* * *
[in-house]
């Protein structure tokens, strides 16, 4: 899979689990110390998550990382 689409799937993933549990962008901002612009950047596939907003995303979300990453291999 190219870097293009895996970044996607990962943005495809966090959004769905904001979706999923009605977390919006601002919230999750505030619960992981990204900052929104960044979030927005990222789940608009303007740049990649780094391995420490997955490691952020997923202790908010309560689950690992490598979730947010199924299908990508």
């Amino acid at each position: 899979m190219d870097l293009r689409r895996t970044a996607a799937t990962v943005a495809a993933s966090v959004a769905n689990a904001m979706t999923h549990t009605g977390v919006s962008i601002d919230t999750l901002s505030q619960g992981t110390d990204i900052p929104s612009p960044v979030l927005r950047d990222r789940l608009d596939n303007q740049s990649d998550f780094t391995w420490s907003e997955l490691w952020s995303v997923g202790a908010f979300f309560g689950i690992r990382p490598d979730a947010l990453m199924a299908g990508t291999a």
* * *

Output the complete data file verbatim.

[in-house]
């Protein structure tokens, strides 16, 4: 899979689990110390998550990382 689409799937993933549990962008901002612009950047596939907003995303979300990453291999 190219870097293009895996970044996607990962943005495809966090959004769905904001979706999923009605977390919006601002919230999750505030619960992981990204900052929104960044979030927005990222789940608009303007740049990649780094391995420490997955490691952020997923202790908010309560689950690992490598979730947010199924299908990508």
């Amino acid at each position: 899979m190219d870097l293009r689409r895996t970044a996607a799937t990962v943005a495809a993933s966090v959004a769905n689990a904001m979706t999923h549990t009605g977390v919006s962008i601002d919230t999750l901002s505030q619960g992981t110390d990204i900052p929104s612009p960044v979030l927005r950047d990222r789940l608009d596939n303007q740049s990649d998550f780094t391995w420490s907003e997955l490691w952020s995303v997923g202790a908010f979300f309560g689950i690992r990382p490598d979730a947010l990453m199924a299908g990508t291999a």